Local Native Shrubs, Grasses and Cacti

Rounding Out Our Native Plant Gardens

Yesterday, I posted information on my top local native wildflowers for the garden. Today, We'll top it off with shrubs, grasses and cacti to lend variety in shape, width and texture. Naturally, if you were planting and installing a garden, the trees and shrubs would go in first, before the herbaceous perennials and grasses. I'm only listing a few of the many local native and southwest native plants available.

And don't forget several accent rocks. Accent rocks provide more than a visual element, but a vital part of the plant/garden community. Rocks and boulders provide shelter from wind, shade from the sun, store up heat in the winter and gather moisture as insurance between rainfalls. One never has to feed, water or treat the rocks for pest and disease, although you might find a snake hibernating under them, as I did this spring. Instead of freaking out, I was happy to provide an ecological niche. Of course, had it been a rattler, this would be a different story.

Local Native Shrubs for the Garden

Amorpha fruticosa, indigo bush, false indigo bush, 4-12' tall and wide, sun to part shade, dark blue-purple flowers with orange stamens in May. Fragrant. Butterflies love it, deer do not.

Artemisia filifolia, Sand Sage, Western native, grow on the dry side for better appearance. 3-6' tall.

Atriplex confertifolia, Shadscale. Semi-ever-green with gray leaves, low growing shrub, 2-3'T x 2-3'W. Some leaf drop in winter may occur.

Berberis trifoliata (Mahonia trifoliata), Agarita, Western native, evergreen (blue-green leaves) and prickly, grows to 8 feet. Makes a good screen. Yellow flowers in early spring.

Cercocarpus intracatus, C. montanus, C. ledifolium, Littleleaf mountain mahogany, Mountain Mahogany, and Curl-leaf Mountain Mahogany. Little leaf mountain mahogany is evergreen, the other two are decideous, growing up to 8'T x 4'W, with Mountain Mahogany capable of reaching up to 20'.

Chrysothamus nauseosus, Chamisa, rabbit bush, 4-6' x 6' wide, yellow fall flowers, fragrant.

Ephedra antisyphilitica, and other species, Mormon's Tea, green leafless stems, xeric, 4' x 3'. Unusual speciman shrub.

Faluga paradoxa, Apache Plume. Small green leaves on wiry branches. It's selling point is the white flowers and plumes spring to fall. Will grow to 6'T x 4'W, but can be pruned each spring to maintain a more compact shape.

Forestiera neomexicana, New Mexican privet, 8-10 ft. T x 6 ft. W Tall shrub with good branching structure and small green leaves. Very nice look in the landscape, a little larger, but similar in appearance to the Yaupon holly. Our native privet is F. pubescens, or the elbow bush.

Krascheninnikovia lanata, (previously Ceratoides lanata),Winterfat, 1-3' x 2-4', winter interest. Native to SW and Western US.

Rhus trilobata, three leaf sumac. Woody shrub up to 5'T x 4'W. Very nice look in the landscape.

Ribes aureum, Golden Current. Grows 3-6’T x 3-4’W in elevations 2500 – 8000’. Golden yellow flowers in early spring followed by edible red currents that ripen to blue-black by June-July. Cold hardy to -30° and drought tolerant.

Ribes cereum, Western Wax Currant, spring flowers and red summer berries, native to Western US. Habitat plant.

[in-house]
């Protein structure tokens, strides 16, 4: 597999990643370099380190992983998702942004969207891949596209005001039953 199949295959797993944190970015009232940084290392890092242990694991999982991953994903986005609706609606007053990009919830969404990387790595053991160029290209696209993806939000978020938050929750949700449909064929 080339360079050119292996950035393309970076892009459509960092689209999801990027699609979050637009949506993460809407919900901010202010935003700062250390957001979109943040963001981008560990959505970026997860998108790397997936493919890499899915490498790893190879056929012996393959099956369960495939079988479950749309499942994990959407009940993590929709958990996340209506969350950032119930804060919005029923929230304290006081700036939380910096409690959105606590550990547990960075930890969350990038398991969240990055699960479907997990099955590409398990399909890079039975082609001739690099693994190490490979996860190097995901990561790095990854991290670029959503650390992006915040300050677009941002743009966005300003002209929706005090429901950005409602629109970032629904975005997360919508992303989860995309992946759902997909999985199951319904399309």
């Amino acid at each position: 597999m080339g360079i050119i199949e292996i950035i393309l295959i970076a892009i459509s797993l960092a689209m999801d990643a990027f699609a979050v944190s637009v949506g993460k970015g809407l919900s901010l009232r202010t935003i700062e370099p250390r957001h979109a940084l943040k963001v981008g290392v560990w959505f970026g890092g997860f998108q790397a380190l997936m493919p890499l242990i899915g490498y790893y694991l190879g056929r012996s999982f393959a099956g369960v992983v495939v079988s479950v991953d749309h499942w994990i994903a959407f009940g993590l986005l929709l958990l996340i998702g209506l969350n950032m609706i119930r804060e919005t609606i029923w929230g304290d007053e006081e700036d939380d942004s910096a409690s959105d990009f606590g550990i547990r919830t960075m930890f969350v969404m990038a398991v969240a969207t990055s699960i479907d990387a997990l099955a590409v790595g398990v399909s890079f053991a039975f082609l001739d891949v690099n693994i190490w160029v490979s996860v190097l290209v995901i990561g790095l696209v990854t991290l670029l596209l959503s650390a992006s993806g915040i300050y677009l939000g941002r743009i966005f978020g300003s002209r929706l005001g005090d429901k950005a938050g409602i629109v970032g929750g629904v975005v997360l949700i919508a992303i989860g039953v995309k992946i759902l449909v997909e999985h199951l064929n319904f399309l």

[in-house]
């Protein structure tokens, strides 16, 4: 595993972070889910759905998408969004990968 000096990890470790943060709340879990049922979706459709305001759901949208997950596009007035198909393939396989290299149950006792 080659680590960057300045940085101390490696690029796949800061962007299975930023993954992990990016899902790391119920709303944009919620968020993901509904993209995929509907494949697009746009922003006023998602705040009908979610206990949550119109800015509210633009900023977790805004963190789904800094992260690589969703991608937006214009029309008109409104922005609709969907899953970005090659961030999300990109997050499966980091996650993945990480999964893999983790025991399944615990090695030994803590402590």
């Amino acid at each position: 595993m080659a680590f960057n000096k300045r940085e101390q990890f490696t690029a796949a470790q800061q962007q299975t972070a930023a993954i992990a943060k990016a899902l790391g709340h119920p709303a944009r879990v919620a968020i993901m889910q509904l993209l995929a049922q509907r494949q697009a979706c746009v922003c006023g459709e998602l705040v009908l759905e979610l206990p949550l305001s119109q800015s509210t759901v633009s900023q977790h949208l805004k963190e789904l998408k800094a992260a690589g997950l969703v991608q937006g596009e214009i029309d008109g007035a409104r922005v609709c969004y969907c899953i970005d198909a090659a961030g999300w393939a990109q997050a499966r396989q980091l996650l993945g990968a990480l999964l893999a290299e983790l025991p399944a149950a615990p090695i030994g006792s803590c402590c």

A Few Native Grasses for the Garden

Bouteloua gracilis, blue grama grass, native warm season perennial grass to the Short grass Prairies reaches about 12” tall. Mat forming with short rhizomes in our dry area it is mostly found in short tufts. Can be used as a lawn if mowed no lower than 4” and watered every other week. Not too particular about soil, requires less water than buffalo grass.

Bucheloe dactyloides, Buffalograss. Our North American native turfgrass, native to the shortgrass prairie and elevations below 7,000 ft. Sod forming warm season perennial grass grows to 4-6 inches tall. Spreads by stolons, will grow on most soils but prefers heavy clay soils to sand. Once a month mowing and watering, usually. Can be watered more often, if necessary.

Eragostis tricodes, Sand lovegrass. Native east of the Rockies to most of the US. Mid height clumping perennial grass. Lovely ornamental summer blooming grass. Will seed a bit.

Schizachyrium scoparium, little bluestem, Warm season clumping grass, mid height to 2-3' T.

Sporobolus airoides, Alkali sacaton. Native perennial warm season tufted grass. Airy seed particles stand tall above the leaves. Will grow in clay, alkaline and saline soils as well as silty loam. Heat and drought tolerant.

Local Native Cold Hardy Cacti

Coryphantha missouriensis, nipple cactus

Coryphantha vivipara, pincushion or ball cactus

Cylindropuntia whipplei, dwarf pencil cholla, plateau cholla

Echinocactus texensis, Horse crippler

Echinocereus coccineus, Texas claret cup cactus, very showy, up to 12-15 inches.

Echinocereus fendlerii, Fendler's hedgehog

Echinocereus fendleri rectispinus, pink flowered Fendler's hedgehog cactus

Echinicereus reichenbachii, and E. reichenbachii var. albispinus, lace cactus; white spined lace cactus

Mammillaria heyderi, nipple cactus

Opuntia engelmannii, Engelmann's prickly pear

Opuntia imbricata, Cane cactus, tree cactus, cholla

Opuntia kleiniae, candle cholla

Opuntia leptocaulis, Tasajillo, pencil cactus

Opuntia macrorhiza, plains prickly pear

Opuntia phaeacantha major, Santa Fe prickly pear, brown spined prickly pear

Opuntia polyacantha, Hunger cactus, very spiny

Our native yucca is Yucca glauca. I don't recommend planting it in the garden because it is invasive. There are many non-local native yuccas to choose from that won't become a problem. Alas, I've never heard of a local native agave, but there are any number of agaves that are cold hardy for the Texas Panhandle.

Tomorrow, I'll post about amending the soil for a native plant garden.

Angie Hanna, May 8, 2013